“this is unfair!” Amy Avishai, a 64-year-old seamstress, agreed hours after Netanyahu’s three-week lockdown began on Friday.
“They didn’t stop big gatherings at gatherings, weddings, and other events, and now I can’t be with my children and grandchildren during the holidays?” He added.
The shutdown will be implemented hours before the start of the Jewish New Year and the high holiday, including atonement and Sukhkot.
“Our goal is to prevent growth (in cases) and lower morbidity,” Netanyahu said in a national broadcast statement. “I know that these steps are a difficult value for all of us. This is not the holiday we are used to.”
While the Israelis largely accepted the strict lockdown imposed at the start of the epidemic in March, this time many have been disappointed over how to deal with the health crisis since businesses and schools reopened in May.
Barack Yevin, a 56-year-old director of Jerusalem music and dance, said, “Instead of enforcing the rules, strictly and systematically those people who are not wearing masks or who are holding gatherings of hundreds of people Punishing us collectively. ”
Where weddings and other events were allowed in the summer, widespread Israeli reports have allowed it to cross the limit of numbers and break many health regulations.
Yevin said the second lockdown marks the beginning of the academic year since September as a “real disaster” for educational institutions.
Israel has lagged behind Bahrain for the world’s largest coronavirus infection rate in the last two weeks, according to AFP.
Israel has recorded 156,823 cases with 1,126 deaths out of a population of nine million.
Authorities put forward the start of school earlier this month, but especially in some places with high infection rates.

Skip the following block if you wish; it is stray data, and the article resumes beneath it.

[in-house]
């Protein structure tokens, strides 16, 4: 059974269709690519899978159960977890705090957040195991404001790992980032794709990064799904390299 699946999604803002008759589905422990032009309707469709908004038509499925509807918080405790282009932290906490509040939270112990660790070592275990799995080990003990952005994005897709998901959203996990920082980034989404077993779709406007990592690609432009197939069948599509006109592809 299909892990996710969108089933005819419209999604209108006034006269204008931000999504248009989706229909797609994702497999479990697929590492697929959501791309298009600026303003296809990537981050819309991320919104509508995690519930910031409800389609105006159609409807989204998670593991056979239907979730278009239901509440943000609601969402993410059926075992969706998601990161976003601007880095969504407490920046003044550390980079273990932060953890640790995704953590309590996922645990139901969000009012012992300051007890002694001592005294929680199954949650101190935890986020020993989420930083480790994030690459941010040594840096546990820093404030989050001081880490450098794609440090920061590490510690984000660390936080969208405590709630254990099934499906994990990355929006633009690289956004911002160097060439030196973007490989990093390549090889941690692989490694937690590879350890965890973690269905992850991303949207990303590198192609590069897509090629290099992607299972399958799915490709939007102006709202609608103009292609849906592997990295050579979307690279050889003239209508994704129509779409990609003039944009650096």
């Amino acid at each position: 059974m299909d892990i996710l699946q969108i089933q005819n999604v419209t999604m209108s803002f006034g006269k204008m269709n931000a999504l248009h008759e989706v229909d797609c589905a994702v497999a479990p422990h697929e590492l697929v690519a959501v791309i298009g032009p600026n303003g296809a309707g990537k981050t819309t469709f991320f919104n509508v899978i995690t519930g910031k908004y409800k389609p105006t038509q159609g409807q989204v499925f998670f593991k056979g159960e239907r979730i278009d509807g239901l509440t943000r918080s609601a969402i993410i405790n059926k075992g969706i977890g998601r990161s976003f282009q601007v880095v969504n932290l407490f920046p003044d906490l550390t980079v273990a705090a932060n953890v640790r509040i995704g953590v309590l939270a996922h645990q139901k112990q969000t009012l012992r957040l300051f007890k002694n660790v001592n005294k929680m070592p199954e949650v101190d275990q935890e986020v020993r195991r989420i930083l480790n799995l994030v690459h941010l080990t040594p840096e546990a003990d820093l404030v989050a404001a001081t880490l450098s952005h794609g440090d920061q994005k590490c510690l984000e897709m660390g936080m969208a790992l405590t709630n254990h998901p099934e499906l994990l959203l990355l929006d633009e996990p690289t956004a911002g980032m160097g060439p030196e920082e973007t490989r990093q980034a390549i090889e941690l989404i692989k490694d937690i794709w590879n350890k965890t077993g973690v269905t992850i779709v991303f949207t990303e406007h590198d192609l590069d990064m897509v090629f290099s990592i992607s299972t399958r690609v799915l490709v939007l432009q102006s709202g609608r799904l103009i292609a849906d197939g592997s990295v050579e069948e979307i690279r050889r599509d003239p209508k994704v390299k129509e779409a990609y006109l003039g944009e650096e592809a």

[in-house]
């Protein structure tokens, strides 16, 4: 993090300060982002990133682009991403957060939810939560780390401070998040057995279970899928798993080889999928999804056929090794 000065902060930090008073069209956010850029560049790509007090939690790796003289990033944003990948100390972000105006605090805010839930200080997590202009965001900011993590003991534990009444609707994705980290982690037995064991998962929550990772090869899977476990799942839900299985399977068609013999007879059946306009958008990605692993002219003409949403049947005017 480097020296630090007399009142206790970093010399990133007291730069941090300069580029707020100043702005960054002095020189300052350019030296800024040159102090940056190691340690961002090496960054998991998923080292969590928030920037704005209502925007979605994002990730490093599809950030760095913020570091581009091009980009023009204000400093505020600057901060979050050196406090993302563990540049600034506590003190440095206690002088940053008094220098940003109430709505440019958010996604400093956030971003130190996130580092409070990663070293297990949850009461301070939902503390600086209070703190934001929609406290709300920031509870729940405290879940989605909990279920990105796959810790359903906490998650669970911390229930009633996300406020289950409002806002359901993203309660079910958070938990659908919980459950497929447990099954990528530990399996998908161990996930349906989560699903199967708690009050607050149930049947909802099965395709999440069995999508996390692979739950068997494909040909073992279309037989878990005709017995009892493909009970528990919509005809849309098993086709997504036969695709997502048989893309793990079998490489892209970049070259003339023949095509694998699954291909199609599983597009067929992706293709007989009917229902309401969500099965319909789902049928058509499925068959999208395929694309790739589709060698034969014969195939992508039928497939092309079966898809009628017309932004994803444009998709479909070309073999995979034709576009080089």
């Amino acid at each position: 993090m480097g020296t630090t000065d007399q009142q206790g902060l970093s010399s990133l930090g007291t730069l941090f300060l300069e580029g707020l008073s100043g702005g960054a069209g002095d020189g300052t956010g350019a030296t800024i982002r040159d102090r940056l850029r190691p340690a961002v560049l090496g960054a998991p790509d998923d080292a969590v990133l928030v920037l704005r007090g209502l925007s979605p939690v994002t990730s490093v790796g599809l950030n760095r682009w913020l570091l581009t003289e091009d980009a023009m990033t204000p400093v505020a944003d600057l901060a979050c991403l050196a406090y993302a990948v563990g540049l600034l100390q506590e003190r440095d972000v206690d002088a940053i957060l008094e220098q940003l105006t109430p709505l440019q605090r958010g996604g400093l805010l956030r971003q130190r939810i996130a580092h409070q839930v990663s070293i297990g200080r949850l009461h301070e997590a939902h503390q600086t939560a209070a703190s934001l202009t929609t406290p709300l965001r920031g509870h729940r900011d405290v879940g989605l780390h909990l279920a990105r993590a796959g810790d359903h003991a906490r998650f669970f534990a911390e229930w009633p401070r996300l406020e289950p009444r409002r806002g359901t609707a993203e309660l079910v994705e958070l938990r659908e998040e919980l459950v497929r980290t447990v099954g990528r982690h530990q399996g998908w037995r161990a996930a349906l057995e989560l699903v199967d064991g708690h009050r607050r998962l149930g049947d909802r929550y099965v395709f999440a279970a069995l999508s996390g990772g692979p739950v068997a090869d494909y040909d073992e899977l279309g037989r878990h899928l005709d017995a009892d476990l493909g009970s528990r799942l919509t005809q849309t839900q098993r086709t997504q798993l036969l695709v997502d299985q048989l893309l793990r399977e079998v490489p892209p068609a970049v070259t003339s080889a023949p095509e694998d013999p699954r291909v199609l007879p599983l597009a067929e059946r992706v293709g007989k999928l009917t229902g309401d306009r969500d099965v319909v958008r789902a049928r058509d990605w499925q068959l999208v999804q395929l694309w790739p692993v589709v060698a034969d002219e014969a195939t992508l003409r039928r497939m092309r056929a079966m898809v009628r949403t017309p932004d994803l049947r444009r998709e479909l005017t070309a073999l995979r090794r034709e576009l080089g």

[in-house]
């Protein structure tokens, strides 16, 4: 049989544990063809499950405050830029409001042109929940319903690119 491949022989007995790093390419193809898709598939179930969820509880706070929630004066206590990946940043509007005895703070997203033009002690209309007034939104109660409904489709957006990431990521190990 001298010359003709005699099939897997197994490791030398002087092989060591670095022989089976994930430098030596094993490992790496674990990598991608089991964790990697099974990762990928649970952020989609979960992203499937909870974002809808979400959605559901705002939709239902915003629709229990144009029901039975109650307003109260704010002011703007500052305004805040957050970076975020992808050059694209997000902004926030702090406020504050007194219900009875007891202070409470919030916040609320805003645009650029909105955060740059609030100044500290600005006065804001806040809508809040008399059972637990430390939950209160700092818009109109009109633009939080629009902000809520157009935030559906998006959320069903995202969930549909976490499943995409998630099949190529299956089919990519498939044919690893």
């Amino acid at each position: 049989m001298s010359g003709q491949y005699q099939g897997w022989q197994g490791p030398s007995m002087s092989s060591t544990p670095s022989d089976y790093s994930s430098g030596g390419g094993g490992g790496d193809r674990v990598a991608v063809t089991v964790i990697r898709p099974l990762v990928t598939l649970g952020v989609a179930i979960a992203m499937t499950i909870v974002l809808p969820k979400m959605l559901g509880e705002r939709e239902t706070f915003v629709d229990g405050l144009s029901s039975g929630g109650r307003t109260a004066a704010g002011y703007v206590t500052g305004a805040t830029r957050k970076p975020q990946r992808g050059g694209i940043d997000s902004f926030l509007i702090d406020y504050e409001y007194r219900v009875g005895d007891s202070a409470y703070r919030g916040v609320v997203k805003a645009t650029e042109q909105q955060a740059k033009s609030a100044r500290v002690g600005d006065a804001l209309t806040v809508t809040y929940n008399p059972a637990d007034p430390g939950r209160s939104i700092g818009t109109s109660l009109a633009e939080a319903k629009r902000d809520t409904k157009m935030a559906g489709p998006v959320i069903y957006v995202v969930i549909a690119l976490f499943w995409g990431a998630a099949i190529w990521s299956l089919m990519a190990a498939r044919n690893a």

Last week, the government imposed curfew in 40 high-risk cities and neighborhoods, the vast majority Arab or ultra-Orthodox communities.
Measures that failed to stop the spread of coronoviruses and Netanyahu on Sunday warned that health officials had “waved a red flag” to pressure hospitals.
Rumors are already spreading from the lack of food seen in the spring, although manager Haya Amgar said her supermarket is well stocked.
“We are not short of anything. There are masks like eggs, toilet paper (and coronovirus products),” he said. “I am ready.”
“There are more people this morning. It’s hard to say if it’s because of holidays or lockdowns,” he told AFP.
Those who support the government’s new measures argue that the economic impact will be limited due to many public holidays.
But there are widespread concerns over the loss of mental health from lockdowns.
“I’m asking a lot of people to go to sleep and for products against anxiety,” said Yoram Poplinger, 61, working at a central Jerusalem pharmacy.
34-year-old social worker Judith Tauti said the closure would be particularly difficult for the elderly.
“I understand that there is a risk for older people sitting at the table with a lot of people, but is it better to let them die alone?” he said.
Rivka Vakkinen, 70, said she was “so depressed” at the thought of being alone during the holidays.
“They could do it earlier. Now why in the holiday season?”
The Associated Press contributed to this report.